PENTECONTER Greek galley

The vessel depicted on this stamp I could not find a drawing of her on the internet, but she was given as a 600 BC used Greek cargo galley. On the stamp is depict a one row vessel with a ram bow. At that time the Greeks used a penteconter Greek galley for war, piracy and transport.

The penteconter, alt. spelling pentekonter and pentaconter, also transliterated as pentecontor or pentekontor (Greek: πεντηκόντορος, pentekontoros "fifty-oared"),plural penteconters was an ancient Greek galley in use since the archaic period. In an alternative meaning, the term was also used for a military commander of fifty men in ancient Greece.
The penteconters emerged in an era when there was no distinction between merchant and war ships. They were versatile, long-range ships used for sea trade, piracy and warfare, capable of transporting freight or troops. A penteconter was rowed by fifty oarsmen, arranged in a row of twenty-five on each side of the ship. A midship mast with sail could also propel the ship under favourable wind. Penteconters were long and sharp-keeled ships, hence described as long vessels (νῆες μακραί, nḗes markaí ). They typically lacked a full deck, and thus were also called unfenced vessels (ἄφρακτοι νῆες, áphraktoi nḗes).

Homer describes war ships during the Trojan War of various numbers of oars varying from twenty-oared, such as the ship that brought Chryseis back to her father, to fifty-oared, as Odysseus’ ship that had fifty men and as many as 120 men of the Boeotian ships.

According to some contemporary calculations, penteconters are believed to have been between 28 and 33 m (92 and 108 ft) long, approximately 4 m wide, and capable of reaching a top speed of 9 knots (17 km/h; 10 mph). However, modern reconstructions of penteconters, as well as other ancient ship designs such as triremes, manned by modern untrained amateurs, attained that top speed fairly easily on initial sea trials, which implies that the top speed of that type of ship in the ancient era had to be substantially higher. Ancient Greeks also used the triaconter or triacontor (τριακόντορος triakontoros), a shorter version of the penteconter with thirty oars. There is a general agreement that the trireme, the primary warship of classical antiquity, evolved from the penteconter via the bireme. The penteconter remained in use until the Hellenistic period, when it became complemented and eventually replaced by other designs, such as the lembos, the hemiolia and the liburnians.

Source: https://en.wikipedia.org/wiki/Penteconter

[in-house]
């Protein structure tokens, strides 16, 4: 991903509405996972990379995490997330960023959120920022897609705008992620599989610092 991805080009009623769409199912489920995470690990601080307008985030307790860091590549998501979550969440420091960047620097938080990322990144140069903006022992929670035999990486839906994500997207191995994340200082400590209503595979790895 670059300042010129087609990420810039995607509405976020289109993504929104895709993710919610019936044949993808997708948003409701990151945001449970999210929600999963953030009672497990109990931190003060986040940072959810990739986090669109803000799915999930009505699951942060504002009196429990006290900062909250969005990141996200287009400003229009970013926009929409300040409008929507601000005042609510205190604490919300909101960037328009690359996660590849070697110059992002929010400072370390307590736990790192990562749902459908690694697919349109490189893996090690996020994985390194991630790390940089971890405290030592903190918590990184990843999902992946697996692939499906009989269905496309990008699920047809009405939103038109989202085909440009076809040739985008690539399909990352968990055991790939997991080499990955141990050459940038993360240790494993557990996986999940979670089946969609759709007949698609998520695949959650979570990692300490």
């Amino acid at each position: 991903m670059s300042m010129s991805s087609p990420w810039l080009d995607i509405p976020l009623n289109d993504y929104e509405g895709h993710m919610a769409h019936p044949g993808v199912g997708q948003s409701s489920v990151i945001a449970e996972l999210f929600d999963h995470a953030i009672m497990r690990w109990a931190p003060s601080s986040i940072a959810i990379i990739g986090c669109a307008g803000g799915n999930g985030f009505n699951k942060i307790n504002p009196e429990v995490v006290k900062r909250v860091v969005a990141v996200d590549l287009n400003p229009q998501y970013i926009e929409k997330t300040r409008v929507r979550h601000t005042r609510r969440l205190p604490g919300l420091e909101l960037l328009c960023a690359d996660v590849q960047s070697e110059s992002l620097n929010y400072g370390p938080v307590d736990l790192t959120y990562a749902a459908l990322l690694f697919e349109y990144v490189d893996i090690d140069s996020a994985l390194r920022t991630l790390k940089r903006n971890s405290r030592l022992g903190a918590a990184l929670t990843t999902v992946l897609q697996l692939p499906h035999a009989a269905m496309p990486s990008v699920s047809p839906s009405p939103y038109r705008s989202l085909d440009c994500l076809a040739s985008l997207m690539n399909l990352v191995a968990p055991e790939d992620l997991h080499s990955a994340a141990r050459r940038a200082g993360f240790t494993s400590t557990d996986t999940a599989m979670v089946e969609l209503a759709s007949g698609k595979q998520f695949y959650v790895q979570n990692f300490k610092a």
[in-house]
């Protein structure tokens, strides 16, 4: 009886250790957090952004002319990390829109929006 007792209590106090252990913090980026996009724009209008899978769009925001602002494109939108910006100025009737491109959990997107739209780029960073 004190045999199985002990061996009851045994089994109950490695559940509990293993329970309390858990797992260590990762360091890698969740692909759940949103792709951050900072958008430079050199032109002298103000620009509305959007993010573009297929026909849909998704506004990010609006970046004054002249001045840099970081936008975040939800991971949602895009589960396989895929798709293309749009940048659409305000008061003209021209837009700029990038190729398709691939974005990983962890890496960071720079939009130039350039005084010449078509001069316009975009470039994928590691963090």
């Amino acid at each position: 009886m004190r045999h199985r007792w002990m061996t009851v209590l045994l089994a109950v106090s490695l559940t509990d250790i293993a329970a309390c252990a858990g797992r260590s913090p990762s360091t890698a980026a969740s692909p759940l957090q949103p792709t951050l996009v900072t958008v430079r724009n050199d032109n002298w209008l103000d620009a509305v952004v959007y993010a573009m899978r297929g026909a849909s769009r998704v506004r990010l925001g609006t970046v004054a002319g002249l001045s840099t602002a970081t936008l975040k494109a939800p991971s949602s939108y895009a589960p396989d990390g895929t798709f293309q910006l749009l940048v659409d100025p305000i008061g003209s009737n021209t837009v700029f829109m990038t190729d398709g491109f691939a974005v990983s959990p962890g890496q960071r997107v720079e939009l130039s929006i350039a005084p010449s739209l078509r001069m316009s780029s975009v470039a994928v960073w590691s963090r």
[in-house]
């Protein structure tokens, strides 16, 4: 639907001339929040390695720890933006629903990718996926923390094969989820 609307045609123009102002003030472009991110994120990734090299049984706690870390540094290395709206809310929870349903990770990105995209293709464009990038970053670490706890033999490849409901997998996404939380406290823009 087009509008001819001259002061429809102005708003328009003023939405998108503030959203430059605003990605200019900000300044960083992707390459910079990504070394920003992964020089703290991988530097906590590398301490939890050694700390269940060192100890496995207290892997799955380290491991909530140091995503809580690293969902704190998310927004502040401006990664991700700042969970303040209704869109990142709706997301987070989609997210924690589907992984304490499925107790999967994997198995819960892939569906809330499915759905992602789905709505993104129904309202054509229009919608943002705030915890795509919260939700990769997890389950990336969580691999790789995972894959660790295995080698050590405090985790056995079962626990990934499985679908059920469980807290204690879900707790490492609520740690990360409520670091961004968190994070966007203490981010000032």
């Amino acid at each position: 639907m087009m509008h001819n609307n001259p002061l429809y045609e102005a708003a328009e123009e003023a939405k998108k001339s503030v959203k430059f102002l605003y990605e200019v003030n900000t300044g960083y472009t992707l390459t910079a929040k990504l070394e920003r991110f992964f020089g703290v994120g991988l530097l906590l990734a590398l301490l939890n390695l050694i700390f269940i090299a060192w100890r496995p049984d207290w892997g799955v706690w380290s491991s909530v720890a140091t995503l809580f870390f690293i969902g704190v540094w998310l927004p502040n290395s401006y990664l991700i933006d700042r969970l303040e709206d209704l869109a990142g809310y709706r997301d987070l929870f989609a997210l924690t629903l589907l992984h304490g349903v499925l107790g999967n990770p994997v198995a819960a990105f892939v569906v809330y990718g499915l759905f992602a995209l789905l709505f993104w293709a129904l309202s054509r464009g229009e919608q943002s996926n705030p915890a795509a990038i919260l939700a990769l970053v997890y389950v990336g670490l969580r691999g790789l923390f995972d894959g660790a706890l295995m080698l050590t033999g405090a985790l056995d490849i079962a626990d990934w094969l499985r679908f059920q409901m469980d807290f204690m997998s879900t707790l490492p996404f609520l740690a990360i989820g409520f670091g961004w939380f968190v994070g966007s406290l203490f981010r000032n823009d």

Libya 1983 100dh sg 1304, scott
Vietnam 1986 3d sg 991, scott1689
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Adjame (River Mail and Passenger Steamer) 1912

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Adjame (River Mail and Passenger Steamer) 1912

Postby Arturo » Thu Feb 26, 2015 9:04 pm

Adjame.jpg
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Owned by Compagnie des Chargeurs Réunis, Grand Bassam (East of Abidjan); Her displacement about 250 tons, unloaded displacement 130 tons, dwt 120; her dimensions; 38.00m x 6.70m x 1,97m, 1.30m (draught); double exp. Two- cylinder engine, diameter of H.P. cylinder 0.406m, low pressure cylinder 0.838m, Evaporating machine: Cylindrical boiler with light-back, Diameter 3,073 m, Length 2,990 m, Grid surface 3.62 sq m, Heating surface 90.00 sq m, Boiler pressure 8.5 k, 359 hp, speed on trials 8.35 knot, volume of the coal bunkers 42 m3; cargo hold volume 205 cubic m; 20 passengers in cabins.

This small mail and passenger steamer was used by Compagnie des Chargeurs Réunis at Grand Bassam (East of Abidjan). The first time she is mentioned in any sources was in 1912.

She was most probably used in the trade on the Ébrié Lagoon which separated Côte d’Ivoire for most of its length, from the Atlantic Ocean by a narrow coastal strip. The 100-kilometre lagoon is linked to the sea by the Vridi Canal, while the Comoë River flows into it. The lagoon averages four km. in width, and five meters in depth. Abidjan and towns such as Grand Bassam, Bingerville, Jacqueville and Tiagba lie on the lagoon.


Ivory Coast 1985, S.G.?, Scott: 738.


Source: Beauge and Cognan-Histoire Maritime des Chargeurs.
Arturo
 
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